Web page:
NIEHS is also supporting research on nanotechnologies to improve environmental monitoring.  Detection devices under development include:                 

a microsensor for detecting formaldehyde in air nanobiosensors for probing chemical exposures and their effects on individual cells wearable nanosensors (approximately 4”x4”) for real-time monitoring of diesel and gasoline exhaust

Low-cost, portable sensors for measuring metals such as arsenic and mercury at hazardous waste sites.

Investigators studying the interplay of genetic and environmental factors in the risk for Parkinson’s disease have developed a new model to estimate residential exposure of individuals to pesticide drift from nearby farms.  The exposure model uses a geographic information system that combines data on home addresses, land use, and pesticide applications.  By measuring the proximity of residences to the fields where pesticides were applied, this model allows estimation of exposures that occur with drift from application sites and/or travel through soil to water wells.  One of their studies showed that residential exposure to a combination of the herbicide paraquat and the fungicide maneb increases the risk of Parkinson’s disease.6  Another study revealed that estimated pesticide exposures from drift and from well water contamination combined to increase risk of Parkinson’s disease.7

An investigator in California is using ARRA funding to improve exposure modeling in a study of birth outcomes related to exposure to pollution from traffic.  Using real-time global positioning system (GPS) tracking and detailed activity questionnaires to determine locations more accurately, the model will assess pregnant women’s exposure to traffic-related air pollution with greater precision.

In the NIEHS Sister Study of 51,000 women whose sisters have breast cancer, researchers have collected urine, blood, toenail, and dust samples to provide a snapshot of environmental exposures at the time of enrollment in the study.  The study will assess exposure to pesticides, other hormonally active compounds such as bisphenol A and phthalates, toxic metals, trace metals, vitamin D, specific micronutrients, and hormones. Samples will also be used to measure gene variants that may be related to disease risk.  The study design will allow researchers to assess the associations between breast cancer and other diseases with these markers of exposure, nutrition and health status.  Ultimately these data will be used in studies of gene-environment interactions.  These data will also be used in conjunction with self-reported questionnaire data to develop questionnaire-based exposure measures and to validate both questionnaire-based methods and the use of single biological samples.  Lastly, these data will support mechanistic studies of specific pathways leading to breast cancer risk and to develop markers for early detection or for predicting progression of disease.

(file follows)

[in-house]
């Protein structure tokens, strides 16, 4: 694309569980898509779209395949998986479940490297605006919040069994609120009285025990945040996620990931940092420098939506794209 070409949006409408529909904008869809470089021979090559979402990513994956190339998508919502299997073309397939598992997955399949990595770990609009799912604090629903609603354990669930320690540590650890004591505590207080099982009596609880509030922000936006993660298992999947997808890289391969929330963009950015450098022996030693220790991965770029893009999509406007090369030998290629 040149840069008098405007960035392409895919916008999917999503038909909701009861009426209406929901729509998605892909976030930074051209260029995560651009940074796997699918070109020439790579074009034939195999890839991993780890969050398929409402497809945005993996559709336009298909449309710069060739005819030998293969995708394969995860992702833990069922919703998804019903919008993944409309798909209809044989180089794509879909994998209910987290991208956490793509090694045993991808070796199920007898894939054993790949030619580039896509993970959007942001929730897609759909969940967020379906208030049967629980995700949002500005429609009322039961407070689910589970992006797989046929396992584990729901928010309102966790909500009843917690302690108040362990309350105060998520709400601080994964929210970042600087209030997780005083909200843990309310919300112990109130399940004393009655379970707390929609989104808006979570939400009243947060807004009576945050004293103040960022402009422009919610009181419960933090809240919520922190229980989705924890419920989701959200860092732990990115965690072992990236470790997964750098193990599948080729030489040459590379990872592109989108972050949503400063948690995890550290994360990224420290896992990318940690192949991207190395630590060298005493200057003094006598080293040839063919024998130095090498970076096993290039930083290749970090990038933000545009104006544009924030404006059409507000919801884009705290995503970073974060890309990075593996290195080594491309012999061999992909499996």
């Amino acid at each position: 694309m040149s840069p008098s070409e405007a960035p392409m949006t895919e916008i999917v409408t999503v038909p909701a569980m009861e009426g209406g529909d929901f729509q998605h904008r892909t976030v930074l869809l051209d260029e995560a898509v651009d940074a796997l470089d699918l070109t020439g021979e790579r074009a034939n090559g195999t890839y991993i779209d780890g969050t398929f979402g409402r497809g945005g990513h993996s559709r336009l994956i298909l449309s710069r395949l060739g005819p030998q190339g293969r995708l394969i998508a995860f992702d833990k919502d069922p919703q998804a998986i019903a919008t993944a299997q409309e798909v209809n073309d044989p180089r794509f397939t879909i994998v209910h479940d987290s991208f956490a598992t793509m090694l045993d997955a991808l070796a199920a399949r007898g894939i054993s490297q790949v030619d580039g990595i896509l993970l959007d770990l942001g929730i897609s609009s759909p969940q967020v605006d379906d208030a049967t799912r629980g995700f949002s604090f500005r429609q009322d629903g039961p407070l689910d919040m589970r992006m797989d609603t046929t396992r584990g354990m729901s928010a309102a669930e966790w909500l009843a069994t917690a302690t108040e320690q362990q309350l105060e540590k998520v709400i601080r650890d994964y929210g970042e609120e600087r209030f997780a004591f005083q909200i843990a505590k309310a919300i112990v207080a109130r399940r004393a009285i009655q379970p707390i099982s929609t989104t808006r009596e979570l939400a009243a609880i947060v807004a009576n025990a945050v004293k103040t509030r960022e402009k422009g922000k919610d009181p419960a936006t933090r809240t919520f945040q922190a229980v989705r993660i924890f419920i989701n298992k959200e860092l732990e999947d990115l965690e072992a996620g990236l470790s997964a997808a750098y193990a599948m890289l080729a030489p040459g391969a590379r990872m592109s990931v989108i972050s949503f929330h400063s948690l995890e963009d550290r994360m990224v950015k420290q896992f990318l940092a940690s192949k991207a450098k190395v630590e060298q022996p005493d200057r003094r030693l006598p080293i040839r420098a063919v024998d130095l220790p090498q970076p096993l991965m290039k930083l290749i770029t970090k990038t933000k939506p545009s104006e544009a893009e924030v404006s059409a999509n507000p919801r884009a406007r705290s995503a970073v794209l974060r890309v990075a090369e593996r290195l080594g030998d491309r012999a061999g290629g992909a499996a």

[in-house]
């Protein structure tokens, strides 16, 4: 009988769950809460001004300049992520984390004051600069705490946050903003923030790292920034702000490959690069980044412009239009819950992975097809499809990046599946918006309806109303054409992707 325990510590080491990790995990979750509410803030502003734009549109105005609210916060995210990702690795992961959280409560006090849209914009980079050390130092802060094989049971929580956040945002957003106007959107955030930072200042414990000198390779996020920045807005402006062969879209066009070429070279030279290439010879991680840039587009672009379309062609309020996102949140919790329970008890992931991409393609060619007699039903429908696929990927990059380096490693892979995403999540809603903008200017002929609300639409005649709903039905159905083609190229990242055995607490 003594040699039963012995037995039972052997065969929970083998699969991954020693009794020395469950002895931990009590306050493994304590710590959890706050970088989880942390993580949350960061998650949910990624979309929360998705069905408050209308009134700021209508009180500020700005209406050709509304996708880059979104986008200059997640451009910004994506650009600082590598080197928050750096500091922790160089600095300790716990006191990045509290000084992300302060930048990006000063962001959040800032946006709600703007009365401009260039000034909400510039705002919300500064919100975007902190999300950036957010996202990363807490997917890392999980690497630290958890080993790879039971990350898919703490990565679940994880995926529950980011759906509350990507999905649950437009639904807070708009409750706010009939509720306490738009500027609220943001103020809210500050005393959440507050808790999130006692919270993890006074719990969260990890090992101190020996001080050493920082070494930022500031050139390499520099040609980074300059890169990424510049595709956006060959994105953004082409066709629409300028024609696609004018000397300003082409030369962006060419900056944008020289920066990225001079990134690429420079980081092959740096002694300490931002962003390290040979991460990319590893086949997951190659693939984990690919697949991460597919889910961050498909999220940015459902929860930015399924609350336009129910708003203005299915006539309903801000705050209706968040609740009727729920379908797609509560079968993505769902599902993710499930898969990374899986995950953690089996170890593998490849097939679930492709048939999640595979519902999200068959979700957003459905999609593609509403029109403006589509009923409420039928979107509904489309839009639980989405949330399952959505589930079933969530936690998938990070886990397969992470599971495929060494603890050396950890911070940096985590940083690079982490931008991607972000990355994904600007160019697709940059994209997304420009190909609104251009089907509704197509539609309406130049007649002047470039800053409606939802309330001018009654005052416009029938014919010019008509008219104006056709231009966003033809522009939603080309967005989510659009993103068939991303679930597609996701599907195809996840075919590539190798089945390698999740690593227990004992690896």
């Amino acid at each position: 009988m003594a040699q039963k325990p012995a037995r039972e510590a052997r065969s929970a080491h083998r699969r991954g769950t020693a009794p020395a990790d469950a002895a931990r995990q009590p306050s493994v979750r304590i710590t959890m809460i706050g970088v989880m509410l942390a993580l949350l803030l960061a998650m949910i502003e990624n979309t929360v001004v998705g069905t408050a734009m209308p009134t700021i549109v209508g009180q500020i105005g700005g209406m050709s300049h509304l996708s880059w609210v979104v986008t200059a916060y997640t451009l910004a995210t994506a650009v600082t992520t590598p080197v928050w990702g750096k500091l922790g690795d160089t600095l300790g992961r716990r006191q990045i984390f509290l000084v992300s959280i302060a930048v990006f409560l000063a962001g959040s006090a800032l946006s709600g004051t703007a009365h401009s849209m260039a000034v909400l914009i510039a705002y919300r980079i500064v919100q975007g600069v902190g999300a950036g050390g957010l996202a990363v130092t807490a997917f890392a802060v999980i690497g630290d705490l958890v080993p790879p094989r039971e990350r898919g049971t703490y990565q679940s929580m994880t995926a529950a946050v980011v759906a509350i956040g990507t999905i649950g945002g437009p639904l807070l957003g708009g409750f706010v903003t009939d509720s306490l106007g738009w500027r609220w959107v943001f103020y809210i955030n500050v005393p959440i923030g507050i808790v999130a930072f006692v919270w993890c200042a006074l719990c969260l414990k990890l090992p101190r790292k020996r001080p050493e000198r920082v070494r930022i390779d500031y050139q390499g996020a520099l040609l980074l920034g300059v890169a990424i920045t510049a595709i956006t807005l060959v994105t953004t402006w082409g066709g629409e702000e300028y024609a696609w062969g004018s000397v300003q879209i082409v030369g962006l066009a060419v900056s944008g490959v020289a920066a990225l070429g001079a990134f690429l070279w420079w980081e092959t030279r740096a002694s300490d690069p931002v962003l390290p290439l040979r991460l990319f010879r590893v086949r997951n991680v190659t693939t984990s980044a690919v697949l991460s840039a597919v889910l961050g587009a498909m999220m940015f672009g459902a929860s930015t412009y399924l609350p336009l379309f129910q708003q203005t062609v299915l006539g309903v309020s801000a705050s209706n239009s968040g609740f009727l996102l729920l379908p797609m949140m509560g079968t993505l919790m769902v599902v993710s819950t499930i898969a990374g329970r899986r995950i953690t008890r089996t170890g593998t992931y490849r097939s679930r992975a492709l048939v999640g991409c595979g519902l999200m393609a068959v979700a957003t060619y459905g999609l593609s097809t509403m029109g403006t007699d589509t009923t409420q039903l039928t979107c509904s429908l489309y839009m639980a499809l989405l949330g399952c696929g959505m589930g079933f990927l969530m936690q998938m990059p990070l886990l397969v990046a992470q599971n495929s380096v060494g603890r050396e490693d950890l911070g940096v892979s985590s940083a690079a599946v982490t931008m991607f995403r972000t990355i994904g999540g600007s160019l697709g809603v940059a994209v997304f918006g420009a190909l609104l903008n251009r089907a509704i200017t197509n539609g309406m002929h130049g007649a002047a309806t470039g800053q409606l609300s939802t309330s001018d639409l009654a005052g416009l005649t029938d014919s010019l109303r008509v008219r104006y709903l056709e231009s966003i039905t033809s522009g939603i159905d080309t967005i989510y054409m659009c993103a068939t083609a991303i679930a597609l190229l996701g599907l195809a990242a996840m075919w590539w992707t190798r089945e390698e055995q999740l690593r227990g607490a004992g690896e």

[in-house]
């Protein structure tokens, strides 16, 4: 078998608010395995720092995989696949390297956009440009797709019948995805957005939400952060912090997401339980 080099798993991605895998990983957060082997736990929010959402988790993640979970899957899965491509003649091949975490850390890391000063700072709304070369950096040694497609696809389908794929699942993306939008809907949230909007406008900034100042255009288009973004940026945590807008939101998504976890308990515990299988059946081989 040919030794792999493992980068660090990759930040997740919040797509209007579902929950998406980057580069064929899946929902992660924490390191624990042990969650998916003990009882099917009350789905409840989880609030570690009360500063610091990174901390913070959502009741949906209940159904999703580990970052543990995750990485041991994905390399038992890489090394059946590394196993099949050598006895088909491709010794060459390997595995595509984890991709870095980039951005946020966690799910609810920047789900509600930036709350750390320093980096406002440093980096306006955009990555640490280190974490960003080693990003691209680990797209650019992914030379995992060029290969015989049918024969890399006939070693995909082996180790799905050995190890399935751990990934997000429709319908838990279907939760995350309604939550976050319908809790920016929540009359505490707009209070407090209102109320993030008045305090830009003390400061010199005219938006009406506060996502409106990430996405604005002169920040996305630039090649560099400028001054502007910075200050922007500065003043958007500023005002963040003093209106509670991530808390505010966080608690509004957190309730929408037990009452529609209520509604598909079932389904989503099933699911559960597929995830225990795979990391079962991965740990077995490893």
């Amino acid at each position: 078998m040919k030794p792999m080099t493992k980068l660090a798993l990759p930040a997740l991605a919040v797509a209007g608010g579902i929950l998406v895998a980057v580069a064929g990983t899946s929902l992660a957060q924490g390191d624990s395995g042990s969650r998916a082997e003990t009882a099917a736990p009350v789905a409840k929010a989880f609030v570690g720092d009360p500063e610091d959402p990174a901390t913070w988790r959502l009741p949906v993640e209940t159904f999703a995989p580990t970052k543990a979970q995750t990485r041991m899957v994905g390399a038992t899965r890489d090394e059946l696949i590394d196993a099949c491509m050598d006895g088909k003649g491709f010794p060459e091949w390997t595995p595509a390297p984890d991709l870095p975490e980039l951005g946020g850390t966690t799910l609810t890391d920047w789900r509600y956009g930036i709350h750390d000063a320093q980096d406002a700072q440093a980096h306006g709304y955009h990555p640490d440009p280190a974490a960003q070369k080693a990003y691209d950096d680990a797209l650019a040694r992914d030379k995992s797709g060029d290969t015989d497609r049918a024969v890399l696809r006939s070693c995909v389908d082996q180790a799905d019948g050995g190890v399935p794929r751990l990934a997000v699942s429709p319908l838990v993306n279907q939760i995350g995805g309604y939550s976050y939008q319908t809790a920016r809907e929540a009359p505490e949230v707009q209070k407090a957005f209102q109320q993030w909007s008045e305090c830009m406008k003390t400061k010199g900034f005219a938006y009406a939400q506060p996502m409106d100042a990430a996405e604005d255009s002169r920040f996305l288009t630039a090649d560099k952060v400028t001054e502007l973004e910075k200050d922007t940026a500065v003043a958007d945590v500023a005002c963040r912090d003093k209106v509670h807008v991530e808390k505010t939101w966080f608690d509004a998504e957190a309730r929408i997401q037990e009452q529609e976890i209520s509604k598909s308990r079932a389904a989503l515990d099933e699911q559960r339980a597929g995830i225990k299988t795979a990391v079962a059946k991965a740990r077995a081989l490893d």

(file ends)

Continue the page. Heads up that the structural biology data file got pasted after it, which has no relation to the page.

Determining actual levels of exposure for use in research, risk assessment, and risk management is an ongoing challenge, and NIEHS is actively pursuing many research approaches to help solve this problem and thus promote more accurate science and better decision making.  For example, the NIEHS is supporting development and testing of a robot called PIPER8 capable of mimicking children’s floor activities while collecting better estimates of young children’s exposure to indoor air pollutants (particulate matter, pesticides, allergens, endotoxins and airborne fungi).  A study of asthma and indoor environmental contaminants is currently underway to test PIPER in the homes of 200 children.  The study will compare measurements oparticulates obtained by PIPER with those from standard adult height monitoring stations and examine their association with asth

The NIEHS has the lead for the Exposure Biology Program of the trans-NIH Genes, Environment and Health Initiative.  The Program is funding 32 projects focusing on the development of innovative technologies to measure environmental exposures, diet, physical activities, psychosocial stress, and others factors that contribute to disease development.  In addition to developing new measures of exposure, the program also supports the development of markers of biological response and DNA damage, as well as the development of biosensors based on monitoring biological responses.  A critical aspect is the integration of these technologies to enable a more accurate understanding of exposure.  For example, the combination of physical activity measurements with particulate matter exposure allows for an improved estimate of individual dose.  With the additional inclusion of GPS analysis, this information can potentially be used to identify the sources of these exposures and guide the development of interventions to improve public health.

In summary, understanding the connection between our health and our environment, with its mixture of chemicals, diet and lifestyle stressors, is no less complex than understanding the intricacies of the human genome.  At NIEHS, we remain committed to helping the field of exposure science evolve to meet emerging public health challenges.  We look forward to the increased contributions of exposure scientists as we work to understand the role of environment in the etiology of disease.

Mr. Chairman and members of the Subcommittee, I am pleased to present testimony on this important issue and would be happy to answer any questions.

Last revised: June 18, 2013